"Rose, take Barnum out, now!"

She looked over her shoulder and understood at once. Wordlessly she handed Mac her cell phone and latched onto Barnum's body harness, murmuring soothing words to the restless dog as she led him out of the store. Mac kept a wary eye on the shorter man as he dialed the phone.

"Pete--I'm at the Pet Central on Azusa. Ingersoll's nose-thumping buddy is here right now--"

"Has he spotted you?" came Pete's terse question. Mac could hear him frantically typing something--probably a pager message to Lloyd.

"Not yet. I'm going to follow him if he takes off before you and Lloyd get here--there's a good chance he'll be heading back to where the fights are going on."

"Okay, but be careful--you know people have been mauled to death, Mac--"

"I watch my step--" Mac promised. Shutting off the phone, he kept an eye on the man, slowly following him through the store. With a sick feeling in the pit of his stomach, Mac noticed what was in the other man's hands--two large choke chains, and a heavy wire muzzle. Gradually he sauntered up to the checkout line and Mac trailed behind him, keeping a low profile. Purchases made, the man left, Mac behind him. Rose and Barnum were waiting in the jeep, the engine running.

"Damn--no way to mark his pickup." Mac grumbled, reaching for his seatbelt in the darkness.

"I did." Rose pointed. "Remember those battery stick-on lights you got for the stairway? Barnum and I planted a whole row of them right across the back of his truck."

Mac glanced up and saw the bright discs. "That's great!"

"Hey, I guess your style is rubbing off."

Mac flashed her a dimpled smile as they took off, chasing the roll of glowing lights on the battered pickup truck. He handed her the cell phone. "Call Pete again, give him the cross streets so they can keep up."

"Right," she dialed as Mac drove. The pickup got on the highway, and eventually took an exit on the less populated side of town. Rose kept relaying information to Pete, but it became more difficult as fewer and fewer landmarks appeared. They were on a country road now, and houses were few and far between.

"We've got to hang back a bit or he's going to notice us," Mac warned. "You okay?"

"Fine--what's that smell?" The pickup ahead turned off on an unmarked gravel road; Mac pulled up to it and stopped for a moment as all three of them listened. The faint sounds of dog barks could be heard in the distance. A sickly sweet odor drifted around them, getting stronger.

"Should have guessed," Mac sighed. "They're running the fights on a pot farm."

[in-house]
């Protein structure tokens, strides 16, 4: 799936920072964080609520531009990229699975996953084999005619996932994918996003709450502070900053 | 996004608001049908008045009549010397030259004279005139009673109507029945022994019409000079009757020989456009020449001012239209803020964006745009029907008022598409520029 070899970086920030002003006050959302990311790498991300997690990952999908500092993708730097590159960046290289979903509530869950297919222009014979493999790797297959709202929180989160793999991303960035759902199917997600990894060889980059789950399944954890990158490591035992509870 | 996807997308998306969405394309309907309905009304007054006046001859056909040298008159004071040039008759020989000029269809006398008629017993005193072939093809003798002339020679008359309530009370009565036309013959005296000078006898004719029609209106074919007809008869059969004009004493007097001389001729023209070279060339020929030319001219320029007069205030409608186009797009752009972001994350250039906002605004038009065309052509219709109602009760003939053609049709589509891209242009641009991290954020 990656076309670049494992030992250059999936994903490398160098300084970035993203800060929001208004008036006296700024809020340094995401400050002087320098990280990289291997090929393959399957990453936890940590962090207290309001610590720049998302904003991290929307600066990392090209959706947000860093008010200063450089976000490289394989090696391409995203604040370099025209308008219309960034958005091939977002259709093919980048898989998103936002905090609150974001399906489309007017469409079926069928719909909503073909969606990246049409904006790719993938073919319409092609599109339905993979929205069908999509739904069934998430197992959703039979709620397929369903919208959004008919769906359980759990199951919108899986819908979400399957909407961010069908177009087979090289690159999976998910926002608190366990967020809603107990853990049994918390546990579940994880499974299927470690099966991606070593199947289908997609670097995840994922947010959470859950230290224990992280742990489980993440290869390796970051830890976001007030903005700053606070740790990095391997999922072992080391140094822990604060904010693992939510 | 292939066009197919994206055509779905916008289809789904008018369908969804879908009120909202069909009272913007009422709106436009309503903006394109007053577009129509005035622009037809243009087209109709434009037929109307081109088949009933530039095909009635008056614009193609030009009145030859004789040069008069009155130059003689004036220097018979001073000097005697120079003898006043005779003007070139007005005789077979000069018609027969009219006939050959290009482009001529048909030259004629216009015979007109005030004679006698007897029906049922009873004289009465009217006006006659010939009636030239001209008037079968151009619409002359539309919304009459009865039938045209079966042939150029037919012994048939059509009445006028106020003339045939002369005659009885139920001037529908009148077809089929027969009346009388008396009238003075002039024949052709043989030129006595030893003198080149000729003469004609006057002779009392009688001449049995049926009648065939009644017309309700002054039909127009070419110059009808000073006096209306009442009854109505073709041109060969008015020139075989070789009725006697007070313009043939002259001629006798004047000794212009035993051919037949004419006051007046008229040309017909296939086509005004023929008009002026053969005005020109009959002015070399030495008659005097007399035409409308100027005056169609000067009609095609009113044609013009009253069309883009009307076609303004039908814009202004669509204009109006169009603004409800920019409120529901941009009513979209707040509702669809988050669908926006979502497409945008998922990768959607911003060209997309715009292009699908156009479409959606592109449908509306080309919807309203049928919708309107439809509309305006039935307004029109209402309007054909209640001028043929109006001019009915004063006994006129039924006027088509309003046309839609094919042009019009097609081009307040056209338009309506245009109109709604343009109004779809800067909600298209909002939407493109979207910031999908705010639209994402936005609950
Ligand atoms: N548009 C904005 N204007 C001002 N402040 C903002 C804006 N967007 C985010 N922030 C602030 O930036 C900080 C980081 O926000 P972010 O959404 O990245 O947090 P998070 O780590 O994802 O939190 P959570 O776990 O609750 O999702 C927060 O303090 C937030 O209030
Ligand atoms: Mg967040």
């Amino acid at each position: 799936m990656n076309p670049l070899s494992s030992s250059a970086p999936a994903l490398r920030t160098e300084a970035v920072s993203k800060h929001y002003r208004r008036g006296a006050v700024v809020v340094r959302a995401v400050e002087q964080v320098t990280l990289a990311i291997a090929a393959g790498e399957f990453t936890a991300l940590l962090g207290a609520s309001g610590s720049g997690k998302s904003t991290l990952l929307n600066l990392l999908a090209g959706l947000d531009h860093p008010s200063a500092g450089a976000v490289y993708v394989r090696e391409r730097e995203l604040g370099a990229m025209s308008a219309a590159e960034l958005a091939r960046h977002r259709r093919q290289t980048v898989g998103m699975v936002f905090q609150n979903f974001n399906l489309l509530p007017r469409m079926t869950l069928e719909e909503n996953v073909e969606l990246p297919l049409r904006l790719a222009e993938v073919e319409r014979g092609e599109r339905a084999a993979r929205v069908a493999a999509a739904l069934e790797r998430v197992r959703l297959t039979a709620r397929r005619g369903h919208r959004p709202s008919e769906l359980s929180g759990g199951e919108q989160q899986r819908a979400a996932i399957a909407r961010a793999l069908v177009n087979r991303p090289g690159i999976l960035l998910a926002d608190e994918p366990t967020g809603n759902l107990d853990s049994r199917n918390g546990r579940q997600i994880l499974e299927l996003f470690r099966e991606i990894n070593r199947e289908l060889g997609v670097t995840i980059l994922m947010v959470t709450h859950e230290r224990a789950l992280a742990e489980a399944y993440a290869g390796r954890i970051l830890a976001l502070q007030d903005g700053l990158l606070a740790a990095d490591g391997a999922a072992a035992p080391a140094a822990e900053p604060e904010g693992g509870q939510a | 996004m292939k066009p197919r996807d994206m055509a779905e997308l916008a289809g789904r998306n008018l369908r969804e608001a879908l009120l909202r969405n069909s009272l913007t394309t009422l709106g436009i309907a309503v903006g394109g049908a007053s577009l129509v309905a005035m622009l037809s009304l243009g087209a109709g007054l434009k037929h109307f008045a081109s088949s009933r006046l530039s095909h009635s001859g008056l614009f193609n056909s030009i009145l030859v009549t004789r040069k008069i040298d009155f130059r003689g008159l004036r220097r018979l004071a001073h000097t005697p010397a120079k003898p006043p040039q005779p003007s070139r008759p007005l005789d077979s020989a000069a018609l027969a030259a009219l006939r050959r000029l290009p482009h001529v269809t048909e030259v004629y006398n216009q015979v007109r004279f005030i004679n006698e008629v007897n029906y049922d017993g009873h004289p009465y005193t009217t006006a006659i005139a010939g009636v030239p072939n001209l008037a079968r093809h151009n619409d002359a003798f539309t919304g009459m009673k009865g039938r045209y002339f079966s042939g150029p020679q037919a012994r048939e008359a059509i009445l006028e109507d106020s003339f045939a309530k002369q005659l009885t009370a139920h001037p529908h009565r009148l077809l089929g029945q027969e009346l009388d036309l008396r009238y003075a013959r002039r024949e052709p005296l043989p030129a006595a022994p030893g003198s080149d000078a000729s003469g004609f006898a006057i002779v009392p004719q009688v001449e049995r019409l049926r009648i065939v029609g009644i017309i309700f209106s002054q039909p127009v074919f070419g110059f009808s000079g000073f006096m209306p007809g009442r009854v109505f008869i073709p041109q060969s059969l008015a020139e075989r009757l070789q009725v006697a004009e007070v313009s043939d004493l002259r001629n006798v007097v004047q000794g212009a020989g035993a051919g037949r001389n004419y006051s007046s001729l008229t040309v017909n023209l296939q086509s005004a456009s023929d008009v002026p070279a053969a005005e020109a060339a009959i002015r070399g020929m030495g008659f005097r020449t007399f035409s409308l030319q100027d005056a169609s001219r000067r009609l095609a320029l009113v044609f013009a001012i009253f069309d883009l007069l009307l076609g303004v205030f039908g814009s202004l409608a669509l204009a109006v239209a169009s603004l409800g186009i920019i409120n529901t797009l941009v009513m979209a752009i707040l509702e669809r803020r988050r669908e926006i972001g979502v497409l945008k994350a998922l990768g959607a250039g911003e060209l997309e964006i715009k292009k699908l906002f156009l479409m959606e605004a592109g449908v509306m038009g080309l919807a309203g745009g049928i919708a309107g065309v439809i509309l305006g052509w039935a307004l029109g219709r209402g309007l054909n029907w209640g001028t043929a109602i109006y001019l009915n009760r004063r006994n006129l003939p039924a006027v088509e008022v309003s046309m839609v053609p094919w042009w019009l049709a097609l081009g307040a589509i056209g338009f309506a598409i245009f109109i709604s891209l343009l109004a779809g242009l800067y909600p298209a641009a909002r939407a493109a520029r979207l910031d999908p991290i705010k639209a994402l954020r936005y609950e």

"Oh man--they're indulging?" Rose sounded shaky and Mac looked at her. "Not just growing but smoking it right now?"

"Smells like it--are you okay?"

"Mac, I have a hypersensitivity to THC."

"What?" he turned the engine off and leaned closer to her; she shook her head and coughed.

"THC, the stuff in marijuana--about two more lung-fulls and I'm gonna be hiiiiiiigh as a kite." She turned a bleary gaze at him. "Body chemistry thing. I have to stay . . .  away from it if I wanna . . . walk straight."

"Great." Mac sighed. He watched her sway and rubbed his face. "You know Brat, at any other time, this would be pretty funny, but we are talking about large dogs trained to kill around here."

"Yeah . . ." she burst into giggles and Mac covered her mouth with a hand. Hastily he took the cell phone from her.


"Oh boy--is she okay?"

"Oh you heard that?"

"Be glad I did--We've got police and animal control people about three minutes behind you--maybe you better leave."

"Not until you reach us at the turn off--it's not marked and I don't want you to miss it."

"Okay, but after that, get out of there--I'm not about to have you and Rose in any more trouble if I can help it," Pete insisted.


The crunch of feet on gravel made Mac look up; Ingersoll grinned at him, an aluminum baseball bat on his shoulder.

"Hey, it's our bait dog and his two good Samaritans!" The bat swooped in a strong arc, hitting one of the jeep's headlights. Rose leaned forward and blinked; Mac struggled with his seatbelt.

"Hey! You're the fucking jerk who's an asshole to good doggies and men with noses!" she yelled. Beside her, Mac winced, but managed to free himself. Barnum was growling a long low note of menace deep him his chest. The baseball bat swung closer, leaving a dent in the hood. Mac jumped out and darted forward as Rose lounged back against the seat, her hands stretching behind her.

"Don't you hurt my Mac's nose again you heartless dog hating meanie! You suuuuck!" she shrieked. Mac fought a serious desire to laugh, and concentrated on staying out of the swing range of the bat. Something flew by his left hip as Barnum shot forward. Rose waved his leash in her hand.

"Go Scooby Doo!"

Barnum needed no urging; he plowed fearlessly into Ingersoll, knocking him flat. Mac grabbed the bat just as the headlights of the first police cruiser lighted the scene.

***                              ***                              ****


"More. Just leave the carton. So what did Pete say?"

"Thirty dogs, about a dozen operators, fifty spectators and about fifty thousand dollars worth of guns and drugs. A regular swap meet of illegal activities. You want a bowl?"

"Nah, just a spoon. We have any chocolate syrup?"

"Maybe on the nightstand."

"Mac! Give me a break--this is a medical condition--I didn't choose to be susceptible to THC you know."

"I know Brat, but it's pretty funny--I suppose you figured it out around Newt?"

"Yeah--He's not as bad as I am, but it was tough on both of us through college. Most of his band know and try to keep their indulgences to themselves. I don't think I can face Pete in the morning."

"He's pretty understanding. Even about the nudity."


"More ice cream?"